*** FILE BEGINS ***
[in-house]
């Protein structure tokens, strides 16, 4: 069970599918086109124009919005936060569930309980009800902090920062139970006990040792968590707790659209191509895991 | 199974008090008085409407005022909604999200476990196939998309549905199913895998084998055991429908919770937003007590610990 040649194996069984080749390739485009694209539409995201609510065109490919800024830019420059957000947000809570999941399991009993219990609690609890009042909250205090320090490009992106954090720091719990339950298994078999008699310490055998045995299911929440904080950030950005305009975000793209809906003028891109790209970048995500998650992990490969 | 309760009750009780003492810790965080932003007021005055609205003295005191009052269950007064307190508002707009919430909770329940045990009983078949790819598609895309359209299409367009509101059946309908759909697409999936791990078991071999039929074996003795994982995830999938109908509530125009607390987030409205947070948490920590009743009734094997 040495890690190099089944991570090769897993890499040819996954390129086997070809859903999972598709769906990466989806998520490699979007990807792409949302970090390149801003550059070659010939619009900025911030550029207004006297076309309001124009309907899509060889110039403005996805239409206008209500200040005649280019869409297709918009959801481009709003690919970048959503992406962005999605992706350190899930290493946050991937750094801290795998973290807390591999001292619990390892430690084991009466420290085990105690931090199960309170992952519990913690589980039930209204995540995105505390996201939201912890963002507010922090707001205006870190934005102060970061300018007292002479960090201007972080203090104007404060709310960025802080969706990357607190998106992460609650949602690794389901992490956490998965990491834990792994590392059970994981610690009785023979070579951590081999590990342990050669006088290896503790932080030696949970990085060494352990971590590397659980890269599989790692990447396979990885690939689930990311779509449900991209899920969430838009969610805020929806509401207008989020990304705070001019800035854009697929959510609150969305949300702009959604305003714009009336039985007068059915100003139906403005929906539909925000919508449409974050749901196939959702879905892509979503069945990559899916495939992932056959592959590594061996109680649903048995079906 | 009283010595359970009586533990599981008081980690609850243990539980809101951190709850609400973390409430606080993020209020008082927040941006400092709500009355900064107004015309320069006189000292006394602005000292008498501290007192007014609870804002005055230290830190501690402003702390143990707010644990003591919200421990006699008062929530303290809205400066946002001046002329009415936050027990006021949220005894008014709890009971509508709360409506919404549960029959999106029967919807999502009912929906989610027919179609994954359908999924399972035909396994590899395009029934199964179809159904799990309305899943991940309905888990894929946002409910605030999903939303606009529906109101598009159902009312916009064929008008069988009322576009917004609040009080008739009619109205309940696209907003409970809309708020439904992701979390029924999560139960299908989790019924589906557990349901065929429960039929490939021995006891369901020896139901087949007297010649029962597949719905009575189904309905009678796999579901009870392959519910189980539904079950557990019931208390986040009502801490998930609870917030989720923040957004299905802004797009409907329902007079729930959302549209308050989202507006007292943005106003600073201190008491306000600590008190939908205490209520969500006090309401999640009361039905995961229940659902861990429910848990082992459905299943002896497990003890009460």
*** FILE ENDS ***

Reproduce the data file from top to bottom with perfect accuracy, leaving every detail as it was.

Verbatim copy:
[in-house]
């Protein structure tokens, strides 16, 4: 069970599918086109124009919005936060569930309980009800902090920062139970006990040792968590707790659209191509895991 | 199974008090008085409407005022909604999200476990196939998309549905199913895998084998055991429908919770937003007590610990 040649194996069984080749390739485009694209539409995201609510065109490919800024830019420059957000947000809570999941399991009993219990609690609890009042909250205090320090490009992106954090720091719990339950298994078999008699310490055998045995299911929440904080950030950005305009975000793209809906003028891109790209970048995500998650992990490969 | 309760009750009780003492810790965080932003007021005055609205003295005191009052269950007064307190508002707009919430909770329940045990009983078949790819598609895309359209299409367009509101059946309908759909697409999936791990078991071999039929074996003795994982995830999938109908509530125009607390987030409205947070948490920590009743009734094997 040495890690190099089944991570090769897993890499040819996954390129086997070809859903999972598709769906990466989806998520490699979007990807792409949302970090390149801003550059070659010939619009900025911030550029207004006297076309309001124009309907899509060889110039403005996805239409206008209500200040005649280019869409297709918009959801481009709003690919970048959503992406962005999605992706350190899930290493946050991937750094801290795998973290807390591999001292619990390892430690084991009466420290085990105690931090199960309170992952519990913690589980039930209204995540995105505390996201939201912890963002507010922090707001205006870190934005102060970061300018007292002479960090201007972080203090104007404060709310960025802080969706990357607190998106992460609650949602690794389901992490956490998965990491834990792994590392059970994981610690009785023979070579951590081999590990342990050669006088290896503790932080030696949970990085060494352990971590590397659980890269599989790692990447396979990885690939689930990311779509449900991209899920969430838009969610805020929806509401207008989020990304705070001019800035854009697929959510609150969305949300702009959604305003714009009336039985007068059915100003139906403005929906539909925000919508449409974050749901196939959702879905892509979503069945990559899916495939992932056959592959590594061996109680649903048995079906 | 009283010595359970009586533990599981008081980690609850243990539980809101951190709850609400973390409430606080993020209020008082927040941006400092709500009355900064107004015309320069006189000292006394602005000292008498501290007192007014609870804002005055230290830190501690402003702390143990707010644990003591919200421990006699008062929530303290809205400066946002001046002329009415936050027990006021949220005894008014709890009971509508709360409506919404549960029959999106029967919807999502009912929906989610027919179609994954359908999924399972035909396994590899395009029934199964179809159904799990309305899943991940309905888990894929946002409910605030999903939303606009529906109101598009159902009312916009064929008008069988009322576009917004609040009080008739009619109205309940696209907003409970809309708020439904992701979390029924999560139960299908989790019924589906557990349901065929429960039929490939021995006891369901020896139901087949007297010649029962597949719905009575189904309905009678796999579901009870392959519910189980539904079950557990019931208390986040009502801490998930609870917030989720923040957004299905802004797009409907329902007079729930959302549209308050989202507006007292943005106003600073201190008491306000600590008190939908205490209520969500006090309401999640009361039905995961229940659902861990429910848990082992459905299943002896497990003890009460």